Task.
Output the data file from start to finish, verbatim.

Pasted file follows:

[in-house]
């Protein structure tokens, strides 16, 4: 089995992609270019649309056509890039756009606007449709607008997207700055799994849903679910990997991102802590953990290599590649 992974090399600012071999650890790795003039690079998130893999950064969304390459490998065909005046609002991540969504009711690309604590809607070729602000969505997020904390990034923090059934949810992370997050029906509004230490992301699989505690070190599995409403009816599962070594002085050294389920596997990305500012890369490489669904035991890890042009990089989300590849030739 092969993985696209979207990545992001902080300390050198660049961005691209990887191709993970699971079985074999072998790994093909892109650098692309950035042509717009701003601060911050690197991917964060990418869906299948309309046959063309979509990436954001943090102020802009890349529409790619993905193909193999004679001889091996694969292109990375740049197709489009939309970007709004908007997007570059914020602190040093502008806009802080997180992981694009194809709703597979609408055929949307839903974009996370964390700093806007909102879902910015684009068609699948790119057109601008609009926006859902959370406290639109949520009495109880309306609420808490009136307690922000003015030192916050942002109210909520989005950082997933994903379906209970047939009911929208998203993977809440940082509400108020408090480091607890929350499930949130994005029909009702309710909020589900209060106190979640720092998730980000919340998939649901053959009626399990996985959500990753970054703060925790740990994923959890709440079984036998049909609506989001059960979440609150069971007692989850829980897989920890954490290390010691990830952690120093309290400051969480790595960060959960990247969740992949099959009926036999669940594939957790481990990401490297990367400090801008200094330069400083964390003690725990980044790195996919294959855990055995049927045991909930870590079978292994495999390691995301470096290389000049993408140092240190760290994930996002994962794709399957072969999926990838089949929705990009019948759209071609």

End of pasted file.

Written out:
[in-house]
């Protein structure tokens, strides 16, 4: 089995992609270019649309056509890039756009606007449709607008997207700055799994849903679910990997991102802590953990290599590649 992974090399600012071999650890790795003039690079998130893999950064969304390459490998065909005046609002991540969504009711690309604590809607070729602000969505997020904390990034923090059934949810992370997050029906509004230490992301699989505690070190599995409403009816599962070594002085050294389920596997990305500012890369490489669904035991890890042009990089989300590849030739 092969993985696209979207990545992001902080300390050198660049961005691209990887191709993970699971079985074999072998790994093909892109650098692309950035042509717009701003601060911050690197991917964060990418869906299948309309046959063309979509990436954001943090102020802009890349529409790619993905193909193999004679001889091996694969292109990375740049197709489009939309970007709004908007997007570059914020602190040093502008806009802080997180992981694009194809709703597979609408055929949307839903974009996370964390700093806007909102879902910015684009068609699948790119057109601008609009926006859902959370406290639109949520009495109880309306609420808490009136307690922000003015030192916050942002109210909520989005950082997933994903379906209970047939009911929208998203993977809440940082509400108020408090480091607890929350499930949130994005029909009702309710909020589900209060106190979640720092998730980000919340998939649901053959009626399990996985959500990753970054703060925790740990994923959890709440079984036998049909609506989001059960979440609150069971007692989850829980897989920890954490290390010691990830952690120093309290400051969480790595960060959960990247969740992949099959009926036999669940594939957790481990990401490297990367400090801008200094330069400083964390003690725990980044790195996919294959855990055995049927045991909930870590079978292994495999390691995301470096290389000049993408140092240190760290994930996002994962794709399957072969999926990838089949929705990009019948759209071609």